Hammersmith and Fulham Council’s decision has implications for Rights to Light
The Crosthwaite family’s dispute with Chelsea FC over the reduced level of light they believe they would suffer in their home due to the club’s redevelopment plans has thrown Rights to Light into the headlights.
An important element of the design and construction of a building, the impacts of light and Rights to Light of neighbouring properties, must be at the centre of design considerations and well thought out at an early stage of the planning process. All neighbouring property owners’ rights should be considered as early as possible to ensure any issues can be nipped in the bud sooner rather than later.
Whilst this high-profile case would appear to be a unique matter, it is in fact an increasingly common problem. As our cities become more densely populated with taller buildings, neighbouring owners are raising issues around the potential impact they may have on the level of light, or access to light that their building will still achieve. The potential for cases on the scale of Chelsea FC’s may increase too.
The impact of Hammersmith and Fulham Council’s decision
Hammersmith and Fulham Council’s resolution to appropriate the land at Stamford Bridge using their statutory powers under s203 of the Housing and Planning Act 2016, means the Crosthwaites attempt to put in place an injunction on Chelsea FC is no longer possible, and the family are limited to claiming statutory compensation.
Statutory compensation is assessed based on the diminution in the value of the affected building(s) resulting from the loss of light. This is usually a smaller amount than the neighbouring owners can negotiate when the Rights to Light exists. In these circumstances, the neighbouring owners will therefore be worse off because the development will progress as planned and they will usually receive less compensation than they would otherwise do, were they to negotiate a commercial settlement.
However, s203 can be challenged by judicial review and it appears the Crosthwaites are intending to take further legal action to challenge the validity of the decision to appropriate.
The impact of a Judicial Review
A Judicial Review must be brought promptly and within three months of the decision. There can be a wait of between six months and a year for a case to go to full hearing, although urgent cases can be heard much sooner, if necessary. However, the first permission stage of the proceedings may only take a matter of weeks and many cases are settled following the decision of the court to grant permission.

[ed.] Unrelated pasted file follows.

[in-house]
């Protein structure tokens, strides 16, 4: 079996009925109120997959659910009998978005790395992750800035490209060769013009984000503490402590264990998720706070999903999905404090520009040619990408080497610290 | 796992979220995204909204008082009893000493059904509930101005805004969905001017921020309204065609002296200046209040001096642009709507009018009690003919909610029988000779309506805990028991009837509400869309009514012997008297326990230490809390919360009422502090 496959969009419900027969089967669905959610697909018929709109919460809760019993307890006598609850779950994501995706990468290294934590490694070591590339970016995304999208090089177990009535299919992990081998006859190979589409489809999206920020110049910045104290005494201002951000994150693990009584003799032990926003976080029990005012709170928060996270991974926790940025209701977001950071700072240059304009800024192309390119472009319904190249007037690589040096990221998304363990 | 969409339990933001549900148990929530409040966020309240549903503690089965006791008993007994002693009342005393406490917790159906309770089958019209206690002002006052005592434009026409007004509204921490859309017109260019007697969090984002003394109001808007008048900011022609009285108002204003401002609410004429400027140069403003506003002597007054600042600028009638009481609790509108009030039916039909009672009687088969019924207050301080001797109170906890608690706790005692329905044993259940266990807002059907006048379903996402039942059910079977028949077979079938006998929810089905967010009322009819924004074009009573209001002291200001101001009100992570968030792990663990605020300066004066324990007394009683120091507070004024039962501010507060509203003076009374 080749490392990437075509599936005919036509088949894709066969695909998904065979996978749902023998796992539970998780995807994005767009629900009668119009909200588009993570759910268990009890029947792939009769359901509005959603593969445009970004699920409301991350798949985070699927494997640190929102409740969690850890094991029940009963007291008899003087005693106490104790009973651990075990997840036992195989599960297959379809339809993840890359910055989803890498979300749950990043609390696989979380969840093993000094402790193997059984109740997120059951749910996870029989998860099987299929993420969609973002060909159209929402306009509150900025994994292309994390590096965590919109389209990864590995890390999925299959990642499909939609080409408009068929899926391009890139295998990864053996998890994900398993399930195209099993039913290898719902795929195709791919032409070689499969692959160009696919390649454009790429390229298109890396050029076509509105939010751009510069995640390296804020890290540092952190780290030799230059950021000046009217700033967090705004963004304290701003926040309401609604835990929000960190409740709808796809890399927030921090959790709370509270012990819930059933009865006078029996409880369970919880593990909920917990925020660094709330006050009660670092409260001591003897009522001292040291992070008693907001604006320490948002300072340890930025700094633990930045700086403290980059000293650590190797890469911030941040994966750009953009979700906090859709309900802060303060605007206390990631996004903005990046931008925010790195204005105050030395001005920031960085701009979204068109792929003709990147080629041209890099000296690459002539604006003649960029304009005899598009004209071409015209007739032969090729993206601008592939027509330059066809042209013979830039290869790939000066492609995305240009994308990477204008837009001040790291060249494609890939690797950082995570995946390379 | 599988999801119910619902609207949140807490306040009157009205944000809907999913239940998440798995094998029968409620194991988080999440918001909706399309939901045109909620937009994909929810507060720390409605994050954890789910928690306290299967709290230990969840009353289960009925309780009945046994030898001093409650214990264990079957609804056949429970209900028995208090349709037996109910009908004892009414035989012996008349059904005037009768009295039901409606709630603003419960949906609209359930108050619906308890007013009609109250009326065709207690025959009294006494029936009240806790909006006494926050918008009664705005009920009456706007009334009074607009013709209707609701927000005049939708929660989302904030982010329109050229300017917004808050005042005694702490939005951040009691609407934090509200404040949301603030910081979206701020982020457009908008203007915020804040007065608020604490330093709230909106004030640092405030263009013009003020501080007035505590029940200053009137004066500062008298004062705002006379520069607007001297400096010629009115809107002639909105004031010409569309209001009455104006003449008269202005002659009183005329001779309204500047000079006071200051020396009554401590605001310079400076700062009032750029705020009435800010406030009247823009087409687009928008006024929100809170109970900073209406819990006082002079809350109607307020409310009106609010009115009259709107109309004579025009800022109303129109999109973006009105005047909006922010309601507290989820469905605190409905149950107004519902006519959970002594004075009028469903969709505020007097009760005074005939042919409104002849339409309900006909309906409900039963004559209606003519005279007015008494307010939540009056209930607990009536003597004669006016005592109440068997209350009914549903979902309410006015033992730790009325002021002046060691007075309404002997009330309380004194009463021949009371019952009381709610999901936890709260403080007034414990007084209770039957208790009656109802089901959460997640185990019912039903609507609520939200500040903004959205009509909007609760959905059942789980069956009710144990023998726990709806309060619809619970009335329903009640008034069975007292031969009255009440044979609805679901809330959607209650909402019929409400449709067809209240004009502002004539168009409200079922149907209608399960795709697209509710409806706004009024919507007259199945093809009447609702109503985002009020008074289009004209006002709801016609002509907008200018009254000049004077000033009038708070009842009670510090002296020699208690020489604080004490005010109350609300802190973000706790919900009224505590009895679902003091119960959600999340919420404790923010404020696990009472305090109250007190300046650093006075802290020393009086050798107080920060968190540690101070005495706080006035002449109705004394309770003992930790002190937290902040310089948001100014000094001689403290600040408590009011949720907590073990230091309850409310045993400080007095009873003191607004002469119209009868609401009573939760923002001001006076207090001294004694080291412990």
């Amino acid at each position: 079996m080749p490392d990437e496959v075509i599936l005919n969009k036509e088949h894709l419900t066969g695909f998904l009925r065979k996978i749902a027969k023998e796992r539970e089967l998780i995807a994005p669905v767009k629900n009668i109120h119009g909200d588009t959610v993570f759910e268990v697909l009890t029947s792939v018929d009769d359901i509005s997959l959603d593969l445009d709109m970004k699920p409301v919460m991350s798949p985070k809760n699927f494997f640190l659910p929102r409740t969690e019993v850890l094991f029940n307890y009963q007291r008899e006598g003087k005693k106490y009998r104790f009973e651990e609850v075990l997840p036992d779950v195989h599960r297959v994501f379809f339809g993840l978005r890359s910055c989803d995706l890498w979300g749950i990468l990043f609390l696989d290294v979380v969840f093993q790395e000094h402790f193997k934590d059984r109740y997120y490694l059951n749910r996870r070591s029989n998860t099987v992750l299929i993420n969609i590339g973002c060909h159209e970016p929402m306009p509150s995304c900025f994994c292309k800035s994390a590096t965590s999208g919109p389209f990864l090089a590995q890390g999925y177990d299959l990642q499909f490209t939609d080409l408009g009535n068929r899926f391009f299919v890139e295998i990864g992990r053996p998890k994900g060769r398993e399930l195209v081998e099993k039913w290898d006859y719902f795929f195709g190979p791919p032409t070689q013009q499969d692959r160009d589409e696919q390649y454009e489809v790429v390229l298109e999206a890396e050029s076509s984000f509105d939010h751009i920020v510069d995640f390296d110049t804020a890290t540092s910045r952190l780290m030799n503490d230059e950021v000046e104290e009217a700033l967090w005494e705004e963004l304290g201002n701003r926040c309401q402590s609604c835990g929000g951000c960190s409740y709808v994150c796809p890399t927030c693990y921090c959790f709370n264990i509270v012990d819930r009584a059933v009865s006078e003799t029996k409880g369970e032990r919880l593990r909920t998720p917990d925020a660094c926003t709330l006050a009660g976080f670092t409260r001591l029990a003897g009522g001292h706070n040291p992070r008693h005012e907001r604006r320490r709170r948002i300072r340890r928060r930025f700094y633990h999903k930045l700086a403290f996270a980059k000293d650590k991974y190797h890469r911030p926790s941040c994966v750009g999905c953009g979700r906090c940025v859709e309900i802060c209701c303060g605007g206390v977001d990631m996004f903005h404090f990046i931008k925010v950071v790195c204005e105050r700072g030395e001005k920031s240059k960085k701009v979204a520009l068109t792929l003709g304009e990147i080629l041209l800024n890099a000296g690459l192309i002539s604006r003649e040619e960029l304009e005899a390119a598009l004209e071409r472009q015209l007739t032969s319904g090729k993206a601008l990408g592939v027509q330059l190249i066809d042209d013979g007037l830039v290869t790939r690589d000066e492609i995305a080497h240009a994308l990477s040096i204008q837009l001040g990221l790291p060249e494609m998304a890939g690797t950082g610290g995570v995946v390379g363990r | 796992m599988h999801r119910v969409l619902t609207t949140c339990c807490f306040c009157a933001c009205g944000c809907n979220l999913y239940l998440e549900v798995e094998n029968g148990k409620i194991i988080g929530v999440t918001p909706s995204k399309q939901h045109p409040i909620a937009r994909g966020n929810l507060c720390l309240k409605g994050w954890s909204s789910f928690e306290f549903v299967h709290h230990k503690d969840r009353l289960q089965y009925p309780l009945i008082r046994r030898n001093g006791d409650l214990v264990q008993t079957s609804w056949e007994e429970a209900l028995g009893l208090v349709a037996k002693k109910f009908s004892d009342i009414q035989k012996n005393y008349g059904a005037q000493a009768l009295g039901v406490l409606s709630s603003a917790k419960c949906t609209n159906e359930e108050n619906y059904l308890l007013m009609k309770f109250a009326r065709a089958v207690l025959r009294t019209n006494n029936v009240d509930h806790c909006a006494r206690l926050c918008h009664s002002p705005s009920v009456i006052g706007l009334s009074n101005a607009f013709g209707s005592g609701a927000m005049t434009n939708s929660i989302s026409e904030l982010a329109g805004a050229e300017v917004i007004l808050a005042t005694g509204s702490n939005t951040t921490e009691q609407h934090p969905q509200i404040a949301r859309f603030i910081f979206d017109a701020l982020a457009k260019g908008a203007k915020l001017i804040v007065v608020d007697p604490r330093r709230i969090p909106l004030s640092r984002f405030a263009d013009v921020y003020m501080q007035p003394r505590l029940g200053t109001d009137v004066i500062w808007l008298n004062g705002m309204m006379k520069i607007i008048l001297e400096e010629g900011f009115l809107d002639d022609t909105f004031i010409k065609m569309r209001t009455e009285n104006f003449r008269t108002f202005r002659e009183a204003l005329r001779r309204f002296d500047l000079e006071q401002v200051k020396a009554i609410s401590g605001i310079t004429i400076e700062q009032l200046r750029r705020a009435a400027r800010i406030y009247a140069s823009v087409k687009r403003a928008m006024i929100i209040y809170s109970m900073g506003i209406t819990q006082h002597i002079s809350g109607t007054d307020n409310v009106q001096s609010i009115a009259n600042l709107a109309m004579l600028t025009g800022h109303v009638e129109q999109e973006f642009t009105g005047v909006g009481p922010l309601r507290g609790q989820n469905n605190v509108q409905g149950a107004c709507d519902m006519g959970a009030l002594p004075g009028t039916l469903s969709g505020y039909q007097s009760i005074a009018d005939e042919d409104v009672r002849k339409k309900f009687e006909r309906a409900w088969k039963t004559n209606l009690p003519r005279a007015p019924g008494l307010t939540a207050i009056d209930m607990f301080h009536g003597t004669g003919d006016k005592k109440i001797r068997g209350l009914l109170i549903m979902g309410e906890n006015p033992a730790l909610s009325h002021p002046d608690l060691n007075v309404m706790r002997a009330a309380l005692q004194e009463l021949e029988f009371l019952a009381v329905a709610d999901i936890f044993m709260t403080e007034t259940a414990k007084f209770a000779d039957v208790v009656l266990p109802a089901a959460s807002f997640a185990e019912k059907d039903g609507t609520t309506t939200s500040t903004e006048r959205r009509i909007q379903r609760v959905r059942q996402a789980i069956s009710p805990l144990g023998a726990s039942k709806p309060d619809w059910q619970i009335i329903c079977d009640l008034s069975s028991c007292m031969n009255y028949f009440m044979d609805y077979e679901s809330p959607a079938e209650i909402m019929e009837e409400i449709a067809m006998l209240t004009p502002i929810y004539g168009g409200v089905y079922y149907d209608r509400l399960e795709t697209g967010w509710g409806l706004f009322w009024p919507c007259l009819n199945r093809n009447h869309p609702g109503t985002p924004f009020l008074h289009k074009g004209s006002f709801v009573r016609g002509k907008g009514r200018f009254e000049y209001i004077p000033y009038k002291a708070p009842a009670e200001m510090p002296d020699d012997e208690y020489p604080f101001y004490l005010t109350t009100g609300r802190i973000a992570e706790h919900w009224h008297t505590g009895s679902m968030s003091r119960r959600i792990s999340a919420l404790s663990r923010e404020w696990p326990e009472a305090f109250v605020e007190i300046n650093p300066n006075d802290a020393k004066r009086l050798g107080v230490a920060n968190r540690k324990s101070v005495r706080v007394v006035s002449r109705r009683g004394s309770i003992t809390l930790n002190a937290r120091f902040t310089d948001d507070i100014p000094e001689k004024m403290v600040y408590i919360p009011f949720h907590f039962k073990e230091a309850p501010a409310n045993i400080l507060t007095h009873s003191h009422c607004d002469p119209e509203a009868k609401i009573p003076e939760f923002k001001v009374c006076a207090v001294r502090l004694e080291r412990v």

A judicial review would only lengthen the process for Chelsea FC and any element of risk they face will continue until the challenge has run its course. Whilst an injunction against the football club is, at present, no longer possible, Chelsea FC looks set for a further legal battle.
How developers can avert Rights to Light issues
Developers shouldn’t rely on this as a test case and expect councils to come to their rescue using their statutory powers to override easements. The best option, where possible, would be to design out any Rights to Light issues during the design process using digital modelling and specialist Rights to Light experts. But where that is not feasible, developers should seek to negotiate the outcome with the neighbouring owners before they become committed. Insurance can also be utilised to cover financial risk.
It must be said that this is a special case, due to the threat of losing not only a major project that will deliver community facilities and investment in the area, but also the risk of losing one of the world’s best-known football clubs to a different borough, should it not be able to adequately redevelop its existing site.
With other English football and rugby clubs currently considering plans for expansion, there is much developers can learn from the situation at Stamford Bridge.
Consideration for neighbouring building owners and their needs should be part of the design and planning process as well as the ability to future proof stadiums for future expansion. Failure to do so can land developers out in the dark with financial penalties or, worst of all, construction works pulled back due to Right to Light claims from neighbouring properties.
By Ian McKenna, Partner, Malcolm Hollis and Rights to Light expert